Many Chicagoans are wondering about the future of the city’s largest newspaper, the Chicago Tribune, after the notorious hedge fund Alden Global Capital last month became the largest shareholder of Tribune Publishing.
Journalists at the Chicago Tribune and its sister newspapers have issued public warnings about Alden’s reputation for slashing newsroom staffs, with some even expressing a hope for a wealthy investor to take over the paper.
“Hoping for an investor angel to fall out of the sky and save the Tribune is pie in the sky dreaming,” said Charles Whitaker, dean of Northwestern University’s Medill School of Journalism. He argues a better approach is a public campaign to help readers understand what they lose when their newsrooms are hollowed out. “It’s not just a matter of us losing these iconic media brands. We’re losing the watchdog function of these newspapers. We’re losing media outlets that helped us see ourselves in all of our reflected glory or in our trials and travails as well.”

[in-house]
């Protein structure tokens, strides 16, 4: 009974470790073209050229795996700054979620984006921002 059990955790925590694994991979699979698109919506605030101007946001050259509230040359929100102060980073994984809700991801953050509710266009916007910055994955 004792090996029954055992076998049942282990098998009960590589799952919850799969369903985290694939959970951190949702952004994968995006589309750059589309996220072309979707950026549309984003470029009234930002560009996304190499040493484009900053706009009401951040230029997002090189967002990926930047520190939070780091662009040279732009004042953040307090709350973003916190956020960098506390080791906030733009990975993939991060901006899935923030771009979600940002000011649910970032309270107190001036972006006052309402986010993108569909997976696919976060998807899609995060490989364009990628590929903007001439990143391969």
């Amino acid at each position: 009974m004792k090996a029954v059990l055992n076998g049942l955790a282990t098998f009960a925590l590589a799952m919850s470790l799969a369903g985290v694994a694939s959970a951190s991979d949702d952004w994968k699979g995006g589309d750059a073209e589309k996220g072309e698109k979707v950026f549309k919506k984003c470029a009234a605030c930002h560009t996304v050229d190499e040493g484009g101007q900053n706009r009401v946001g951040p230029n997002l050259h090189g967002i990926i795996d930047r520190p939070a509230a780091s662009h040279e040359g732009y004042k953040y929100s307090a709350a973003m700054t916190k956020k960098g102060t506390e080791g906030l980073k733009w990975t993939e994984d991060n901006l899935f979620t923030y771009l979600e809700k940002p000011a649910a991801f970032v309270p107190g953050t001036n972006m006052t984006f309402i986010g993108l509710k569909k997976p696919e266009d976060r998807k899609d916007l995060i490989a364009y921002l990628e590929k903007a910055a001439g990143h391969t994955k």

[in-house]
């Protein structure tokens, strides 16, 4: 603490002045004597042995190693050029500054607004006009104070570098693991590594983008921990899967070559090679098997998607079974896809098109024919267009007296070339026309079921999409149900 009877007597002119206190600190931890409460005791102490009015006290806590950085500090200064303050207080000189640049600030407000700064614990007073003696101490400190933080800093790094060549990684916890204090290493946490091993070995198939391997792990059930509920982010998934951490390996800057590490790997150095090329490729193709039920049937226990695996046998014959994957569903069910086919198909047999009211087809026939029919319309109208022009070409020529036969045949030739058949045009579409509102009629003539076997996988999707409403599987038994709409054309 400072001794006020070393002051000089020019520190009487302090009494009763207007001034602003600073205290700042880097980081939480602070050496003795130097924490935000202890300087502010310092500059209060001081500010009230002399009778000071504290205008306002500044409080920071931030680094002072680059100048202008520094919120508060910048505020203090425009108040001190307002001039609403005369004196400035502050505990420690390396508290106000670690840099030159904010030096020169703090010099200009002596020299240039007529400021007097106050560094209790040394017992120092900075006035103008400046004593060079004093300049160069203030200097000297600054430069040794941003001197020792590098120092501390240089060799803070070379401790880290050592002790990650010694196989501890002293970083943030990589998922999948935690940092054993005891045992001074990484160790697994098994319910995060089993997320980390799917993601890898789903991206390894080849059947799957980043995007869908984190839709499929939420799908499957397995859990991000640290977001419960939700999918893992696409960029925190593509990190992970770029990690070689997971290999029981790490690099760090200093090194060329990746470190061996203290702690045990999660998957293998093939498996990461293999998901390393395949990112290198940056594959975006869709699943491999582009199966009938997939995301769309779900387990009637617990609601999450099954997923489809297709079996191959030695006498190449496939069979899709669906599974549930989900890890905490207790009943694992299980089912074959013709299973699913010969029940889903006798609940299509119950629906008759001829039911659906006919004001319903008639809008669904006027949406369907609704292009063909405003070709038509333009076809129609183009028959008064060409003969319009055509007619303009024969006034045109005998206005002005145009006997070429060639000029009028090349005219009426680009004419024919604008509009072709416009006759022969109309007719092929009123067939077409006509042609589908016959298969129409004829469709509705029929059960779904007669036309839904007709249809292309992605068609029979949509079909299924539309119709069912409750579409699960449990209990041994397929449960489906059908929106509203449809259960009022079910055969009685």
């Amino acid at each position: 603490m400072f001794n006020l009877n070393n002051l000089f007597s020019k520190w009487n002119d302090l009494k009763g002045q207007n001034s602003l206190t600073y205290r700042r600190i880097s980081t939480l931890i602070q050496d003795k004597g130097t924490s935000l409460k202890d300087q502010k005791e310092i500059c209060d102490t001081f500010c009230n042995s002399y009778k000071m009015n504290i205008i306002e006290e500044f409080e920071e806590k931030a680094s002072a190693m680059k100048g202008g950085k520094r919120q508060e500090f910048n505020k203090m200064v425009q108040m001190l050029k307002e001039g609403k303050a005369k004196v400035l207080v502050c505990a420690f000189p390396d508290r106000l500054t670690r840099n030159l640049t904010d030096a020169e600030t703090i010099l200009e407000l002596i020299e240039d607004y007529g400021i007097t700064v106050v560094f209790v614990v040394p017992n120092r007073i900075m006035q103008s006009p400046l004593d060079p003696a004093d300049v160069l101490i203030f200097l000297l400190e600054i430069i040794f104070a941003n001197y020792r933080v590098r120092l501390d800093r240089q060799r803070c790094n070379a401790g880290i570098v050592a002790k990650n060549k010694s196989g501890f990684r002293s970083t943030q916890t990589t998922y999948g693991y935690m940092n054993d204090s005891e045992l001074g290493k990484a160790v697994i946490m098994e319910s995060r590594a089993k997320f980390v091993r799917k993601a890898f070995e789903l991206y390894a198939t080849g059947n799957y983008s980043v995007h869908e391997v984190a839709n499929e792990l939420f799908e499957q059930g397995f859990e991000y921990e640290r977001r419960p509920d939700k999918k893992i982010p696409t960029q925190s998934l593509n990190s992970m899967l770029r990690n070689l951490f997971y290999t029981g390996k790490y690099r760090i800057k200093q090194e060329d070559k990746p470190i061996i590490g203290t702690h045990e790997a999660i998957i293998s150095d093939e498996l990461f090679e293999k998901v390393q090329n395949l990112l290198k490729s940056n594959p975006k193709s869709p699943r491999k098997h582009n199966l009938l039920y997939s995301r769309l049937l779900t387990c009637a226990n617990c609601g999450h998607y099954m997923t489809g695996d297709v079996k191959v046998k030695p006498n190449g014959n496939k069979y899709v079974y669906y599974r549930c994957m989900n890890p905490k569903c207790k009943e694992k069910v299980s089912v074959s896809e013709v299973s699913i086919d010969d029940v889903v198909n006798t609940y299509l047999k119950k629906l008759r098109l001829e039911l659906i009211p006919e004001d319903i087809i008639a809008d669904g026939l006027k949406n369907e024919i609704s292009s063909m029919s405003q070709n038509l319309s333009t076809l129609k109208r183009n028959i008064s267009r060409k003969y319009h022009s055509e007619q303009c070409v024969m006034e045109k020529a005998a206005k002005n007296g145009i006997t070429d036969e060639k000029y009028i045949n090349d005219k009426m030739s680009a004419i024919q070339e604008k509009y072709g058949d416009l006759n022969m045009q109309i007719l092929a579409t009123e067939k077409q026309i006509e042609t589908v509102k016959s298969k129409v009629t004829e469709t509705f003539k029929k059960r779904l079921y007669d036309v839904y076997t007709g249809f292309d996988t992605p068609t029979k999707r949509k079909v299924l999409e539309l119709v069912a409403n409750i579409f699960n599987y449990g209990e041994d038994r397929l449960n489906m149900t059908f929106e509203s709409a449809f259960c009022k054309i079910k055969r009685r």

Rob Elder, president of the Chicago Headline Club and chief digital officer for the Bulletin of the Atomic Scientists, also warned against hoping for a civic-minded billionaire to save the day. “People forget that Sam Zell was that angel investor. People forget that Michael Ferro was supposed to turn (the company) around. That scenario has not necessarily worked in the Tribune’s favor.”
Two other Chicago news outlets are going by the wayside: Spanish-language newspaper Hoy (also owned by Tribune Publishing) and local cable news channel CLTV (owned by Nexstar Media Group, which recently bought Tribune Media). Elder thinks it’s possible other outlets can move in to cover the gaps.
“There are really interesting news startups, whether that’s City Bureau or Block Club. There have been some really interesting, really vital new news organizations that have sprung up from this era of uncertainty. I hope that somebody steps into Hoy’s shoes. CLTV I think just probably wasn’t able to change with the landscape,” Elder said.
There are potentially hopeful changes on the horizon, too; among them, longtime alt-weekly the Chicago Reader is moving to a nonprofit model.
“Everyone knows that the advertising-supported model for newspapers is dead and it is not coming back,” Whitaker said. “If we think about media as a public good and a public trust, we have to make that case to the public and ask the public to support it.”